One skin problem we can all attest to experiencing at some point in our lives are pimples, and worse, blackheads. We know how they can bring down one’s self esteem. There are so many things we can do to our skin with the latest technologies and products, but blackheads just seem to pop up whenever they want. If you relate to this, the article below is worth the read!
Dr. Pimple Popper may have turned acne into entertainment, but when the blemishes are on your own face, treatment is decidedly less amusing. Blackheads, in particular, are practically begging to be squeezed, though dermatologists agree that digging up unsightly clogged pores will only exacerbate the problem. So how to banish blackheads for good?
The first part of the process is to understand what blackheads are. Those dark dots are “essentially clogged pores,” or, technically speaking, “open comedones,” says Miami-based board certified dermatologist Leslie Baumann. They’re dead skin cells that get stuck in your pores and don’t “desquamate or flake off of the top layer of skin properly.” The dark color comes into play when the skin is joined by sebum and debris that oxidizes when exposed to air. (“Whiteheads, on the other hand, are closed comedones, which means the sebum, debris, and bacteria are trapped within the pore by the uppermost layer of skin,” says Baumann.) And the second part of the process? Our five-step banishment plan, below:
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Prevention Is Key
Familiarize yourself with the term “keratinization.” It’s the culprit behind those dark spots. “When this keratinization process is altered, the pores get clogged and cause blackheads,” explains Baumann. Chronic blackhead sufferers can normalize this process and get themselves right by adding retinoids to their routine. If the situation isn’t dire, she suggests an OTC retinol option, like Olay Regenerist Intensive Repair Treatment.
For a more potent punch of the active ingredient, have your derm write you a script for Tretinoin or Adapalene to “keep plugs from forming and promote rapid cell turnover,” says New York City dermatologist Patricia Wexler.
Consider Your Cleanser’s Ingredients (and Rethink Your Cleansing Brush)
For fully formed blackheads, try switching out your regular A.M. cleanser for one packed with salicylic acid to really help clear out pores. (We like Peter Thomas Roth Acne Clearing Wash.)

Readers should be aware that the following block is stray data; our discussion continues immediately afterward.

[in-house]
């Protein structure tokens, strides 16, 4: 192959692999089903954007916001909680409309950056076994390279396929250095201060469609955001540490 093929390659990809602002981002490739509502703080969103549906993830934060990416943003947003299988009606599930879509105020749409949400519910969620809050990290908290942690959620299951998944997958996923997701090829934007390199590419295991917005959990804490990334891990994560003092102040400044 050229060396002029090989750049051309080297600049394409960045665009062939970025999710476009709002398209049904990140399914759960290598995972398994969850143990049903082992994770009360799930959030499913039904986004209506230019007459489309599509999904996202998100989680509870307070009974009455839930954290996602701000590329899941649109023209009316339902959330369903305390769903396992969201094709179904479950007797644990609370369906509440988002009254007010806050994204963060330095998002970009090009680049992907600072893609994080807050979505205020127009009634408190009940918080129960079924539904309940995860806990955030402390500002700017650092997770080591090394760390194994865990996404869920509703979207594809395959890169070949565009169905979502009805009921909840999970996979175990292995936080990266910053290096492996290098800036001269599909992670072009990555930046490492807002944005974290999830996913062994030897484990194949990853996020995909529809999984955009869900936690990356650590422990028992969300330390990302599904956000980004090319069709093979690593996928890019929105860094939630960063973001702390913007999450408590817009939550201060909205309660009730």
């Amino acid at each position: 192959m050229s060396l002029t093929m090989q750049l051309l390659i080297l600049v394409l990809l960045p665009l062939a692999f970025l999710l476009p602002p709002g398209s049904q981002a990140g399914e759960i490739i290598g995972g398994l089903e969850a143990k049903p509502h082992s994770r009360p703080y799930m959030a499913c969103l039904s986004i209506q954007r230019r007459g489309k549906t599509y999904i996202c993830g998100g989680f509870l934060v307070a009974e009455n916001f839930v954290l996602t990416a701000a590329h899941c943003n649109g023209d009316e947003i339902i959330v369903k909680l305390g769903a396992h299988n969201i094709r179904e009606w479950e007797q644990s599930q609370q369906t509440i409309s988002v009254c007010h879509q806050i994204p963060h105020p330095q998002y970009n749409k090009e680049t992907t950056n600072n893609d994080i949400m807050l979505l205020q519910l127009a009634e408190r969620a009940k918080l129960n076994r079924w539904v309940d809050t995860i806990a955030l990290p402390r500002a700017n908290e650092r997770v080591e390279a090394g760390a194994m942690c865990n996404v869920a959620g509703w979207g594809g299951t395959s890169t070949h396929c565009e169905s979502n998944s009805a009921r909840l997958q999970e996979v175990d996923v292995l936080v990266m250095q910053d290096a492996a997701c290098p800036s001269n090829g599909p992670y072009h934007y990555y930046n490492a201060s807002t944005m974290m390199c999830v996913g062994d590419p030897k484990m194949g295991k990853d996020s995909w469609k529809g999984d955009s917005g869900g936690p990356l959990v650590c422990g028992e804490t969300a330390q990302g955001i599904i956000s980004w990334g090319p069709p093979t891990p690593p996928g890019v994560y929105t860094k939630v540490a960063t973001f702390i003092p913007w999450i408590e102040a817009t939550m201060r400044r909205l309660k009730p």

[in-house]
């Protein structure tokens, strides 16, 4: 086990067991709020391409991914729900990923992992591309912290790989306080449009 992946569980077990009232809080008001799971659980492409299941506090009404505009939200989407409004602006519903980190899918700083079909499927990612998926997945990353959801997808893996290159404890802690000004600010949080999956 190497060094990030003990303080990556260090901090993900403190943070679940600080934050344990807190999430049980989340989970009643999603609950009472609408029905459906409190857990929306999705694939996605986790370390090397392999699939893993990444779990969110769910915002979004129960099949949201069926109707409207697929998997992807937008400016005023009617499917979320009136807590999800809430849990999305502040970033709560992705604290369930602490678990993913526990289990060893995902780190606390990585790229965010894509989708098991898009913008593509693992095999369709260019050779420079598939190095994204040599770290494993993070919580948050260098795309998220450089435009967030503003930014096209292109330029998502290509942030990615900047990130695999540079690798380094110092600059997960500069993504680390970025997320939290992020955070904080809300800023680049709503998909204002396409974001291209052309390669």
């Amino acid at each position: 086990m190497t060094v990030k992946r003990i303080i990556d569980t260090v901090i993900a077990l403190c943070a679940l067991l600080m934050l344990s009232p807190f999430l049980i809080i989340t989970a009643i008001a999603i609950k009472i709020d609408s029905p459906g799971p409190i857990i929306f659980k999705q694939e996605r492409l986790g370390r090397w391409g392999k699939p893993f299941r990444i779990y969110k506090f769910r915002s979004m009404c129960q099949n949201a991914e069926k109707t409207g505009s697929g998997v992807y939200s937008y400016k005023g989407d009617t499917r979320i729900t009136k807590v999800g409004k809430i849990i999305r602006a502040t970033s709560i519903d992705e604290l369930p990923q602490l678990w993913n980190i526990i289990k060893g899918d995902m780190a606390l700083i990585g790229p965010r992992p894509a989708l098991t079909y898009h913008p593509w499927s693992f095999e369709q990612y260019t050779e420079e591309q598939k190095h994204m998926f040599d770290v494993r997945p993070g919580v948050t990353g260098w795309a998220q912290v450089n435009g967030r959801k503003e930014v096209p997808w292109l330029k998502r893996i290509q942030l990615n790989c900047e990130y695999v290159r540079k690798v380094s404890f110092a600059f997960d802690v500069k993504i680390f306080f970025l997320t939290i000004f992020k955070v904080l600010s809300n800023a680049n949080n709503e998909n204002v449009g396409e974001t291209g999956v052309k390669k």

“Salicylic acid, unlike glycolic acid, can penetrate into the sebum to clean out the pores,” Baumann says. You can also take advantage of the effective acid in treatment gels and lotions. It’s important to choose your exfoliating methods wisely, as manual options like cleansing brushes “can actually increase the amount of comedones by causing disordered keratinization,” says Baumann. Other non-physical techniques Wexler likes for unclogging are masks with clay or charcoal, and acid peels (try First Aid Beauty Facial Radiance Intensive Peel).
Mask and Steam Instead of Popping
All derms agree that you should never take blackhead matters into your own hands because the results can be ugly (think infections, cysts, and scarring). So just fight the urge. If you really need to banish a blackhead, Baumann recommends booking an appointment with a specially trained aesthetician, who will mostly likely “apply an enzyme mask combined with steam to open the pores, and then apply gentle pressure with a special tool using a technique to push the contents out of the skin rather than deeper into it.” Because amateurs can cause acne cysts, she strongly advises seeking your doctor’s referral.
Banish the Hidden Sources of Bacteria
Sometimes the solution to your problems is staring you right in the face, or at least touching your face. Be sure to change out your pillowcases often and wipe down your cell phone, if you still happen to use it as a traditional phone. And while third-day hair looks cool, going one more day past that can leave your locks oily and lead to clogged pores, says Wexler. On the issue of oil, the doctor also suggests ensuring you’re not slathering yourself in styling products, sunscreen, and makeup packed with oils. Sticking with non-acneic formulas (like Clinique Broad Spectrum SPF 30 Mineral Sunscreen Fluid for Face) is a safe bet.
As a Last Resort, Try Lasers
When all else fails, there is Isolaz. “This [is a] light-assisted vacuum device that opens the pore, vacuums the contents while delivering IPL to kill the bacteria, and then infuses salicylic acid into the pore,” says Wexler. In addition to making the pimple go poof, it helps prevent them in the long-term if you sign up for a series of treatments.